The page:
ORGANISER International Centre of Photography, New York, and Smithsonian National Portrait Gallery, Washington DC OTHER VENUES Smithsonian National Portrait Gallery, 19 April–11 August 1991; International Center of Photography, 13 September–1 December 1991; Phoenix Art Museum, 1992; Münchner Stadtmuseum, Munich, 31 January–22 March 1992; Museum of Art, Fort Lauderdale, 9 April 1992–; Centre National de la Photographie, Paris, 1992; Institute of Contemporary Art, Boston, 1992; Deichtorhallen, Hamburg, 1992; Southeastern Center for Contemporary Art, Winston-Salem, 21 August–1 October 1992; Casa de Vacas, Madrid, 1992; Joslyn Art Museum, Omaha, 1992; Art Gallery of Bosnia and Herzegovina, Sarajevo, Bosnia, October 1993; Stedelijk Museum, Amsterdam, 1993; Friends of Photography, San Francisco, 1993; Jacksonville Museum of Art, 1993; 10 Corso Como, Milan, 1993; Utah Museum of Fine Arts, Salt Lake City, 20 June–22 August 1993; Kunst Haus Wien, Vienna, 5 August–10 October 1993; High Museum of Art, Atlanta, 1993; Museum of Fine Arts, Houston, 19 December 1993– 30 January 1994; Montreal Museum of Fine Arts, Montreal, 3 March–May 1994; National Portrait Gallery, London, 4 March–30 May 1994; Scottish National Portrait Gallery, Edinburgh, 17 June–31 July 1994; National Museum of Wales, Cardiff, 26 August–13 November 1994; Chicago Cultural Center, Chicago, 1994; Los Angeles County Museum of Art, Los Angeles, November 1994–26 February 1995; Mitsukoshi Museum, Shinjuku, 1995; Daimaru Umeda Museum, Osaka, 1995; Mitsukoshi, Niigata, Japan, 1995; Fujisaki, Sendai, Japan, 1995; Takashimaya, Yokohama, 1995; Art Gallery of Western Australia, Perth, 12 July–15 September 1996; National Gallery of Victoria, Melbourne, 1 October–11 November 1996; Newcastle Region Art Gallery, 2 January–12 March 1997; Slovak National Gallery, Bratislava, 8 November 1997–5 January 1998; Center for Contemporary Art, Ujazdowski Castle, Warsaw, 17 January–15 March 1998; Ludwig Museum of Contemporary Art, Budapest, 14 June–23 August 1998; Modern Gallery, Ljubljana, 12 September–11 October 1998; Center for Modern and Contemporary Art, National Gallery of Prague, 1998; Helsinki City Art Museum, 28 March–18 July 1999; Bolshoy Manezh, Moscow, 2000; Louisiana Museum of Modern Art, Humlebaek, 27 July–26 November 2000; Galerie Kamel Mennour, Paris, 20 December 2001–30 January 2002 PUBLICATION publisher Harper Collins; essay Ingrid Sischy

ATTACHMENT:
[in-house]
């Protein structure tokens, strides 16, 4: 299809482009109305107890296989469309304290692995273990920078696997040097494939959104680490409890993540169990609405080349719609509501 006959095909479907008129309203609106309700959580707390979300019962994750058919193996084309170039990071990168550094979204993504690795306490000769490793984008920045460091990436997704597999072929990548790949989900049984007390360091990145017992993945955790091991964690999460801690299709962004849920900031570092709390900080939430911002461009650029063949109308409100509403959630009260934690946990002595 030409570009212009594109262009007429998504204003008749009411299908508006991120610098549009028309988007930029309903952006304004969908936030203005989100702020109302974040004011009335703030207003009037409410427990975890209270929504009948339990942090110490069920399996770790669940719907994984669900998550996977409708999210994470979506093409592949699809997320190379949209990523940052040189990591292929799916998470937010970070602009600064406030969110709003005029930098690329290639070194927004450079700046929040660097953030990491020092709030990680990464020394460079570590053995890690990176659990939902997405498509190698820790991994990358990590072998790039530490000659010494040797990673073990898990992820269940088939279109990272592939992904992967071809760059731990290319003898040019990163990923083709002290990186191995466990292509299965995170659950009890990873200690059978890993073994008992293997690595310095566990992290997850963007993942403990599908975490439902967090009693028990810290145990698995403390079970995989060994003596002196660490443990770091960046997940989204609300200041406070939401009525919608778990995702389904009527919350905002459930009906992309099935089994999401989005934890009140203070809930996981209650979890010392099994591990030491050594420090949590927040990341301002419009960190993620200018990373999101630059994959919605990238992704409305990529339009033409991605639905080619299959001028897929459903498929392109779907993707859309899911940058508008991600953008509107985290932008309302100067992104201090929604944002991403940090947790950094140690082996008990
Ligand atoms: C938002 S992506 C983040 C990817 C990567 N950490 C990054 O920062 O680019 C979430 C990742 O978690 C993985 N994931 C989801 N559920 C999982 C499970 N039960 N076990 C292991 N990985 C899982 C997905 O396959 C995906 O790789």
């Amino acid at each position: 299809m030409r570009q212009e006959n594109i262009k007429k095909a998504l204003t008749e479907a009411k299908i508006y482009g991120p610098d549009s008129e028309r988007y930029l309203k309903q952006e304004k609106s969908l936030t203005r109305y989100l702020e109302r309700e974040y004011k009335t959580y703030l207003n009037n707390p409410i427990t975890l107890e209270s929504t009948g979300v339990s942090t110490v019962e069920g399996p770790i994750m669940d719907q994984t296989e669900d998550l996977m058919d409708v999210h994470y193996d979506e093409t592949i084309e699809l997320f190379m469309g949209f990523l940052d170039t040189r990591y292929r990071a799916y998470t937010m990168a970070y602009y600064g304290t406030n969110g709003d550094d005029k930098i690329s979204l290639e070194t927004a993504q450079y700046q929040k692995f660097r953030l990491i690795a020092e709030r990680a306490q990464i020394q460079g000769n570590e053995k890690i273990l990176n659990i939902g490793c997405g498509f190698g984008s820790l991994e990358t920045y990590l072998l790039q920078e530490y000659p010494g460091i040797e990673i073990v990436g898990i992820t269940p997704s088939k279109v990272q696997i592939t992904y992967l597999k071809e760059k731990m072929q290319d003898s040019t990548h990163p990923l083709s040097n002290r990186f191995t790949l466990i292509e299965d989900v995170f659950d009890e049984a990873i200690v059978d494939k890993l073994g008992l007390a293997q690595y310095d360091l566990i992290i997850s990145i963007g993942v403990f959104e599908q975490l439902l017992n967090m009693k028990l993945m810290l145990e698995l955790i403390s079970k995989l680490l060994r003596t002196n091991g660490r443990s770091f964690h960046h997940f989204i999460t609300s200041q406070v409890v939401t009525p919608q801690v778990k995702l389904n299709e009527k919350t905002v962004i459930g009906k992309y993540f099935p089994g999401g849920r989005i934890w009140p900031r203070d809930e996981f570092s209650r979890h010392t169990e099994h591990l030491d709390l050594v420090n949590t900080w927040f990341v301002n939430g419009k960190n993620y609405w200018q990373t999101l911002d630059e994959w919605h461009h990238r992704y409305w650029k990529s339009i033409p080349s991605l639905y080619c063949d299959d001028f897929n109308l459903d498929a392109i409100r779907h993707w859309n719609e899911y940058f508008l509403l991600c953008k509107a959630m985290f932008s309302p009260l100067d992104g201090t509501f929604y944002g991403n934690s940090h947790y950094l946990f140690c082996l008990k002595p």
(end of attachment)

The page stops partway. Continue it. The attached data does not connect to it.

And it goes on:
Annie Leibovitz is one of the world’s most famous photographers. Her portraits of the notable and notorious are been published in magazines around the world, giving her a celebrity status rivalling her subjects’. Annie Leibovitz Photographs 1970–1990 is a comprehensive retrospective of around 170 photographs, with City Gallery just one stop on an epic world tour.